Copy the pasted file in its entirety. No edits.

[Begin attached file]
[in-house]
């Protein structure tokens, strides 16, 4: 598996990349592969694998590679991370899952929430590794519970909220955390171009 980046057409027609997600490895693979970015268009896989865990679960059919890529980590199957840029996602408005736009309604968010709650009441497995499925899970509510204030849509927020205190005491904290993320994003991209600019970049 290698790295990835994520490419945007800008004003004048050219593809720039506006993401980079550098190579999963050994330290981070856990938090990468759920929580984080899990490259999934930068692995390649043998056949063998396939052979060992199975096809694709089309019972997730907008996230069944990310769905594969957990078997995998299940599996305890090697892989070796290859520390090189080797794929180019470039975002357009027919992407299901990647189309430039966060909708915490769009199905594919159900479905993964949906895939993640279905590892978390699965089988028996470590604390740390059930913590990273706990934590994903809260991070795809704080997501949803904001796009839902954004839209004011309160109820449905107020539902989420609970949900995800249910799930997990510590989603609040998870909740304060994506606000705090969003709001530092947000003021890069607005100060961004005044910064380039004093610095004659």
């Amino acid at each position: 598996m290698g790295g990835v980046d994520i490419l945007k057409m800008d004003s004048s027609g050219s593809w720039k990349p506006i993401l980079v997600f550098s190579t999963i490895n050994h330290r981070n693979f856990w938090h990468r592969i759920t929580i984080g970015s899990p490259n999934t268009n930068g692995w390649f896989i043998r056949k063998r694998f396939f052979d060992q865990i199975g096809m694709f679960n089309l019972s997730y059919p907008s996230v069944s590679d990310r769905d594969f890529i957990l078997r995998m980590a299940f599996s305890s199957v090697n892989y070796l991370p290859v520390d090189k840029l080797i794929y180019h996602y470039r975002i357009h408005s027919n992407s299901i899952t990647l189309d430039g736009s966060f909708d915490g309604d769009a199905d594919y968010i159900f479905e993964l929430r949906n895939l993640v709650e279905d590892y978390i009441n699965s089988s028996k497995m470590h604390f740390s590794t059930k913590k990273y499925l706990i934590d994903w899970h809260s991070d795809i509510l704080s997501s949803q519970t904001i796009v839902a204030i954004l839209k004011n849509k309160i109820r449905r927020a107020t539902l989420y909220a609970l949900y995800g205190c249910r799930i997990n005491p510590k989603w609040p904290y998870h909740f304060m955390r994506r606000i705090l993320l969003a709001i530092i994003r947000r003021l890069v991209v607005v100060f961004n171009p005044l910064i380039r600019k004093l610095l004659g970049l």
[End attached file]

[in-house]
């Protein structure tokens, strides 16, 4: 598996990349592969694998590679991370899952929430590794519970909220955390171009 980046057409027609997600490895693979970015268009896989865990679960059919890529980590199957840029996602408005736009309604968010709650009441497995499925899970509510204030849509927020205190005491904290993320994003991209600019970049 290698790295990835994520490419945007800008004003004048050219593809720039506006993401980079550098190579999963050994330290981070856990938090990468759920929580984080899990490259999934930068692995390649043998056949063998396939052979060992199975096809694709089309019972997730907008996230069944990310769905594969957990078997995998299940599996305890090697892989070796290859520390090189080797794929180019470039975002357009027919992407299901990647189309430039966060909708915490769009199905594919159900479905993964949906895939993640279905590892978390699965089988028996470590604390740390059930913590990273706990934590994903809260991070795809704080997501949803904001796009839902954004839209004011309160109820449905107020539902989420609970949900995800249910799930997990510590989603609040998870909740304060994506606000705090969003709001530092947000003021890069607005100060961004005044910064380039004093610095004659």
């Amino acid at each position: 598996m290698g790295g990835v980046d994520i490419l945007k057409m800008d004003s004048s027609g050219s593809w720039k990349p506006i993401l980079v997600f550098s190579t999963i490895n050994h330290r981070n693979f856990w938090h990468r592969i759920t929580i984080g970015s899990p490259n999934t268009n930068g692995w390649f896989i043998r056949k063998r694998f396939f052979d060992q865990i199975g096809m694709f679960n089309l019972s997730y059919p907008s996230v069944s590679d990310r769905d594969f890529i957990l078997r995998m980590a299940f599996s305890s199957v090697n892989y070796l991370p290859v520390d090189k840029l080797i794929y180019h996602y470039r975002i357009h408005s027919n992407s299901i899952t990647l189309d430039g736009s966060f909708d915490g309604d769009a199905d594919y968010i159900f479905e993964l929430r949906n895939l993640v709650e279905d590892y978390i009441n699965s089988s028996k497995m470590h604390f740390s590794t059930k913590k990273y499925l706990i934590d994903w899970h809260s991070d795809i509510l704080s997501s949803q519970t904001i796009v839902a204030i954004l839209k004011n849509k309160i109820r449905r927020a107020t539902l989420y909220a609970l949900y995800g205190c249910r799930i997990n005491p510590k989603w609040p904290y998870h909740f304060m955390r994506r606000i705090l993320l969003a709001i530092i994003r947000r003021l890069v991209v607005v100060f961004n171009p005044l910064i380039r600019k004093l610095l004659g970049l």